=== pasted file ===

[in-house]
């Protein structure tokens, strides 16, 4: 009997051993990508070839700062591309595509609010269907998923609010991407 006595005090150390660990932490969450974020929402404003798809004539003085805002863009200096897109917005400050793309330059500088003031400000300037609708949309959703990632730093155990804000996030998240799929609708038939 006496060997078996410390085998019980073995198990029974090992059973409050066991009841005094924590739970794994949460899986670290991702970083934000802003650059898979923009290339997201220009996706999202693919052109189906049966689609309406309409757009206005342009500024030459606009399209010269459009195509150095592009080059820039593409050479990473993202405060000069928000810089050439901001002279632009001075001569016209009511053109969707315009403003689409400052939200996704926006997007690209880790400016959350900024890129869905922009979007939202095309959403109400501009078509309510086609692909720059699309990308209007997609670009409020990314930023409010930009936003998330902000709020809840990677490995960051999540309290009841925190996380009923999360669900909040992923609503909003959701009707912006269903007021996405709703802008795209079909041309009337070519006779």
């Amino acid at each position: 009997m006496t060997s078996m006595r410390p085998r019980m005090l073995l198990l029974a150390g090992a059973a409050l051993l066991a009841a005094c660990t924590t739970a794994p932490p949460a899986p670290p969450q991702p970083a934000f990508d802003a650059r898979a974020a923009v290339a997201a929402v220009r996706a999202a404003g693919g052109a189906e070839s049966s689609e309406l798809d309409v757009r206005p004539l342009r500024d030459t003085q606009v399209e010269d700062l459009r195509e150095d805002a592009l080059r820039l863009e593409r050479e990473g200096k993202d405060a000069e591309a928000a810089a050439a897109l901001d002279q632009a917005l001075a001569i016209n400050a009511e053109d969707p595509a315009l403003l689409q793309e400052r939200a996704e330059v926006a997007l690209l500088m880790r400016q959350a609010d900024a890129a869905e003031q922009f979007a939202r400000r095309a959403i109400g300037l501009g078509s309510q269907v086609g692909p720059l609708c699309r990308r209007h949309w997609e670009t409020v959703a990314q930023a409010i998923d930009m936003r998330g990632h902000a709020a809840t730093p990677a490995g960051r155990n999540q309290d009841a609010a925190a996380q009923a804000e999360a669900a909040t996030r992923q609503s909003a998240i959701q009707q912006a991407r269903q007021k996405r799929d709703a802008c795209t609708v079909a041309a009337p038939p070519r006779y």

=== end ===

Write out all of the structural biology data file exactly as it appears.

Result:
[in-house]
């Protein structure tokens, strides 16, 4: 009997051993990508070839700062591309595509609010269907998923609010991407 006595005090150390660990932490969450974020929402404003798809004539003085805002863009200096897109917005400050793309330059500088003031400000300037609708949309959703990632730093155990804000996030998240799929609708038939 006496060997078996410390085998019980073995198990029974090992059973409050066991009841005094924590739970794994949460899986670290991702970083934000802003650059898979923009290339997201220009996706999202693919052109189906049966689609309406309409757009206005342009500024030459606009399209010269459009195509150095592009080059820039593409050479990473993202405060000069928000810089050439901001002279632009001075001569016209009511053109969707315009403003689409400052939200996704926006997007690209880790400016959350900024890129869905922009979007939202095309959403109400501009078509309510086609692909720059699309990308209007997609670009409020990314930023409010930009936003998330902000709020809840990677490995960051999540309290009841925190996380009923999360669900909040992923609503909003959701009707912006269903007021996405709703802008795209079909041309009337070519006779």
């Amino acid at each position: 009997m006496t060997s078996m006595r410390p085998r019980m005090l073995l198990l029974a150390g090992a059973a409050l051993l066991a009841a005094c660990t924590t739970a794994p932490p949460a899986p670290p969450q991702p970083a934000f990508d802003a650059r898979a974020a923009v290339a997201a929402v220009r996706a999202a404003g693919g052109a189906e070839s049966s689609e309406l798809d309409v757009r206005p004539l342009r500024d030459t003085q606009v399209e010269d700062l459009r195509e150095d805002a592009l080059r820039l863009e593409r050479e990473g200096k993202d405060a000069e591309a928000a810089a050439a897109l901001d002279q632009a917005l001075a001569i016209n400050a009511e053109d969707p595509a315009l403003l689409q793309e400052r939200a996704e330059v926006a997007l690209l500088m880790r400016q959350a609010d900024a890129a869905e003031q922009f979007a939202r400000r095309a959403i109400g300037l501009g078509s309510q269907v086609g692909p720059l609708c699309r990308r209007h949309w997609e670009t409020v959703a990314q930023a409010i998923d930009m936003r998330g990632h902000a709020a809840t730093p990677a490995g960051r155990n999540q309290d009841a609010a925190a996380q009923a804000e999360a669900a909040t996030r992923q609503s909003a998240i959701q009707q912006a991407r269903q007021k996405r799929d709703a802008c795209t609708v079909a041309a009337p038939p070519r006779y």